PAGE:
Obamacare crisis is choking Obama’s top priority immigration bill

Neil Munro White House Correspondent
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Obamacare is President Barack Obama’s Frankenstein monster.

The president and his congressional allies assembled the Affordable Care Act in a frenzied high-voltage rush in 2010, but since then, Obamacare has killed his Democratic House majority, and it is now choking the top priority for his second-term — a bill that would triple the inflow of Democratic-leaning immigrants.

“It would be nice if we could get something done this year… but I think all the fuss about Obamacare, all the problems that have occurred, have made it less likely to do something now,” said Sen. Chuck Schumer, the chief author of the Senate’s immigration-boosting “Gang of Eight” bill.

GOP leaders “may not want to go off that message,” he said an Nov 14 D.C. event organized by The Atlantic Magazine.

“I mean, right now everybody is properly focused on us not doing a good job on the [Obamacare] rollout, and that’s legitimate and I get it,” Obama said in his Nov. 14 press conference.

“This whole fight we had in the … past few weeks over Obamacare and the government shutdown and everything really affected relationships with members and the White House,” Republican Rep. David Valadao told Politico for a Nov. 10 article.

“That, I think, had a huge impact on members who were on the fence on immigration,” said Valadao, who is one of just three Republicans who has backed a Democratic-draft version of the Senate’s immigration-boosting bill.

Valadao’s press aide did not respond to emails from The Daily Caller.

The Obamacare collapse has put Obama on the defensive, and forced him to spend his precious time touting his sinking program, downplaying millions of cancelled insurance policies, and finally learning about the health-sector and software-development programs.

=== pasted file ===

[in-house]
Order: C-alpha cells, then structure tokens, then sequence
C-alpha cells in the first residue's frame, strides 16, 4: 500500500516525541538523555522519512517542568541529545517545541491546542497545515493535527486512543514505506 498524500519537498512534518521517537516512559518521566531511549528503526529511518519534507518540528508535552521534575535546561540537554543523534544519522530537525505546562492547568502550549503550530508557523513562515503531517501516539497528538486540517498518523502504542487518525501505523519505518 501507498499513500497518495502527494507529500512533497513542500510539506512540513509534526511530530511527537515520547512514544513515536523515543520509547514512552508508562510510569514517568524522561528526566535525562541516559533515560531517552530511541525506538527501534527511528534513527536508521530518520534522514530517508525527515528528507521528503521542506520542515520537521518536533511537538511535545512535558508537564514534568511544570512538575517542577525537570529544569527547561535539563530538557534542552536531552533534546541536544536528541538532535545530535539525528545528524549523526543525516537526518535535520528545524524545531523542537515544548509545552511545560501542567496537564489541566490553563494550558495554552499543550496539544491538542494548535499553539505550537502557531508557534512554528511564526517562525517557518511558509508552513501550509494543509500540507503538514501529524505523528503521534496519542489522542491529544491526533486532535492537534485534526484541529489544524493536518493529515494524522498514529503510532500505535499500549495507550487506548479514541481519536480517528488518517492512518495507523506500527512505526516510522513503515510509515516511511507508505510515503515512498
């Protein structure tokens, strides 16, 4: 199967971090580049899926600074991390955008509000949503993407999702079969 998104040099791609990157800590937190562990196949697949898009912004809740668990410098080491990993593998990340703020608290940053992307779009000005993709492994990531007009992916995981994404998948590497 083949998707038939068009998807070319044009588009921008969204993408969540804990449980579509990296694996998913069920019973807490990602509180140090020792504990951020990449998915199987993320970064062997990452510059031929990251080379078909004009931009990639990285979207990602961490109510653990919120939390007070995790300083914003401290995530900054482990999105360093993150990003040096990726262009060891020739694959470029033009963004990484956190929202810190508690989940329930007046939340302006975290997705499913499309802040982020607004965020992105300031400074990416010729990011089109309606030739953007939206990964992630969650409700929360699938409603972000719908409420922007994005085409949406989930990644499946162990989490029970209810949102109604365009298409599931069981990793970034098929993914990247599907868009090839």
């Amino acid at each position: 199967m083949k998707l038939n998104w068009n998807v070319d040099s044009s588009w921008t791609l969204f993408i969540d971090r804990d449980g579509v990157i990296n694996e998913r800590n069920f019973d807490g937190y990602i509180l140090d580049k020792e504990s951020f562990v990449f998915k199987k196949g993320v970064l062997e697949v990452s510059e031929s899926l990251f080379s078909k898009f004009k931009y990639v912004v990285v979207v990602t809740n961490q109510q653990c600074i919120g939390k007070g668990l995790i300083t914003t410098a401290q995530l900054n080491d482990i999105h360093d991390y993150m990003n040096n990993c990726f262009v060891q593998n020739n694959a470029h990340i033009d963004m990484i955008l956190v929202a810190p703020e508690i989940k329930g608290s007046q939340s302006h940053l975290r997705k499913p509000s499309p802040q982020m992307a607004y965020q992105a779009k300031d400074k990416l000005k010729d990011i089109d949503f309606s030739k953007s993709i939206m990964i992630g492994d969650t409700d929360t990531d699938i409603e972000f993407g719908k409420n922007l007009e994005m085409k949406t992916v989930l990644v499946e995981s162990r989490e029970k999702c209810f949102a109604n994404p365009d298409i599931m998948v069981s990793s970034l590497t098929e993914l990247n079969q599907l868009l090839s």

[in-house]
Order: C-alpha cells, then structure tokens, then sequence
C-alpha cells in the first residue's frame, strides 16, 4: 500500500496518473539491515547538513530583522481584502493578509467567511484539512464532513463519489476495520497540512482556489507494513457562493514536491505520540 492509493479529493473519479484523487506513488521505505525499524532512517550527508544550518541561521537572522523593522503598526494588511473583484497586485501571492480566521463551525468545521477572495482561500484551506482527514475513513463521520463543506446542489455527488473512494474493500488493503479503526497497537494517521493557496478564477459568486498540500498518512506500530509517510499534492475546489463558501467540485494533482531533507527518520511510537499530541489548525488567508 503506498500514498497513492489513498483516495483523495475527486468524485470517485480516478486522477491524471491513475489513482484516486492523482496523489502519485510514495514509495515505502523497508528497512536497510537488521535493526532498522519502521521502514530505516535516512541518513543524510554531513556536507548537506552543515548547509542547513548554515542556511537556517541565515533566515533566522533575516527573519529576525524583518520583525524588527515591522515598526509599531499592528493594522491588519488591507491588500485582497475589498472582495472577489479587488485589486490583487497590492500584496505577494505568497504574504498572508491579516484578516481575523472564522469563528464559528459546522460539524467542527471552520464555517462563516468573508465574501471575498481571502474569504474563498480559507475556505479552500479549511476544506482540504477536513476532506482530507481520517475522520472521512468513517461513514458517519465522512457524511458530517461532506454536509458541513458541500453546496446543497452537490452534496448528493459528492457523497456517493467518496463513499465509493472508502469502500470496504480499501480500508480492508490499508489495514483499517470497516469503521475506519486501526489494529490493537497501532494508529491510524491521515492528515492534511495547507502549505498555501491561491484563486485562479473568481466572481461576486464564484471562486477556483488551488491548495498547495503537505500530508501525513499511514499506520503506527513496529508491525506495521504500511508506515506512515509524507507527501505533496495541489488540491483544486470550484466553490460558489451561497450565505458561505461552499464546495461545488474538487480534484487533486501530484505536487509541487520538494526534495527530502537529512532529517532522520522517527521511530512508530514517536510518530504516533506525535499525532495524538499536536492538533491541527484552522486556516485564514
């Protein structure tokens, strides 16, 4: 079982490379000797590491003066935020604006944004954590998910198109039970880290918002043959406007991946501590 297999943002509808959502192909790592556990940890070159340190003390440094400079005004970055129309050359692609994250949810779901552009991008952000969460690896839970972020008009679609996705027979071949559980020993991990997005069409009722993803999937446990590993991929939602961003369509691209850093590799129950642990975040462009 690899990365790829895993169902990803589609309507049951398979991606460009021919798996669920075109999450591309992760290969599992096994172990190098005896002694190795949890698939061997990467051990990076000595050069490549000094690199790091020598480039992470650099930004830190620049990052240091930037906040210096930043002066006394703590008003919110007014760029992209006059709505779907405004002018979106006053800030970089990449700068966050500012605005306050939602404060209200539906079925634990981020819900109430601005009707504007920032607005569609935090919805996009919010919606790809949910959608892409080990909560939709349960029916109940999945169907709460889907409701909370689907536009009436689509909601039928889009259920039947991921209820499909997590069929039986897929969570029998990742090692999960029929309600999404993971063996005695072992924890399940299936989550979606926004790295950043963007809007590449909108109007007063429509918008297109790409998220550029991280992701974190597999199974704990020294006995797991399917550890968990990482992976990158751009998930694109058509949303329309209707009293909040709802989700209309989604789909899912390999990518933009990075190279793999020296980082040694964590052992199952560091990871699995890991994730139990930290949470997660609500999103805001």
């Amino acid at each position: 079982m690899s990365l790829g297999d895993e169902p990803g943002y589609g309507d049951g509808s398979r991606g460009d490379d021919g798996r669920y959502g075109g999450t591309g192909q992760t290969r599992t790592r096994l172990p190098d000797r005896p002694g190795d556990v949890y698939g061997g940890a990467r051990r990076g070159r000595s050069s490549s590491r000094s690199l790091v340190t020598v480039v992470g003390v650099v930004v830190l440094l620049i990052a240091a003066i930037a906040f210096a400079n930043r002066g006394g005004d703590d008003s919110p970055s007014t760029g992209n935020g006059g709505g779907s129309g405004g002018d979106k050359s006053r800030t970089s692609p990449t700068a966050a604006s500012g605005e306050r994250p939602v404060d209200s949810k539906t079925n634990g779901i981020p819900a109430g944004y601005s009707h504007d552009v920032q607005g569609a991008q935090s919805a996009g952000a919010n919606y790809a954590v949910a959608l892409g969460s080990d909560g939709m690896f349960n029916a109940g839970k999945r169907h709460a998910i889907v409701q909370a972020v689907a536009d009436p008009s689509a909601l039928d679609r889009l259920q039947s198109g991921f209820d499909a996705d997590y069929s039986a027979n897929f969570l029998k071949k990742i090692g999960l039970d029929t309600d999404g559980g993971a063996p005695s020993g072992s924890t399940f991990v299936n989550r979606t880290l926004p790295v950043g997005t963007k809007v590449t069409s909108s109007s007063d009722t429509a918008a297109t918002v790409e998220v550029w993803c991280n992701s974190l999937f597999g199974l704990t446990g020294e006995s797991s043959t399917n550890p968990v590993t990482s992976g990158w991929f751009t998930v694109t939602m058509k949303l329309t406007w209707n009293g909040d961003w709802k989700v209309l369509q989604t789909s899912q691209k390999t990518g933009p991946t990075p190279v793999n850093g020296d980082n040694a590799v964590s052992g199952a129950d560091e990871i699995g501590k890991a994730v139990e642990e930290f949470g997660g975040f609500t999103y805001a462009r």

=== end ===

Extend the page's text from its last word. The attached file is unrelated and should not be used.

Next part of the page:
The crisis means that he and the established media can’t focus on pushing the immigration bill during the few week before Christmas and the scheduled arrival of the next budget crisis in mid-January.

That’s a critical loss for the tight alliance of progressives and major business groups who have spent more than $1.5 billion since 2007 trying to get a bill past the voters.

The Senate immigration bill would triple current immigration rates of 1 million per year, and provide green-cards to roughly 30 million people over the next 10 years. The bill would also roughly double the resident-population of university-trained guest-workers. That enormous influx would add one extra immigrant or guest-worker for every American who turns 18 during the next 10 years.

Numerous independent polls show the immigration increase is very unpopular, especially among the lower-income voters needed by the GOP. That opposition is effectively rallied by Tea Party groups and low-immigration groups, such as NumbersUSA.

GOP leaders can count voters’ ballots just as well as they can count business donations, and so they’re now blocking the business-backed Senate bill by not holding floor votes on immigration.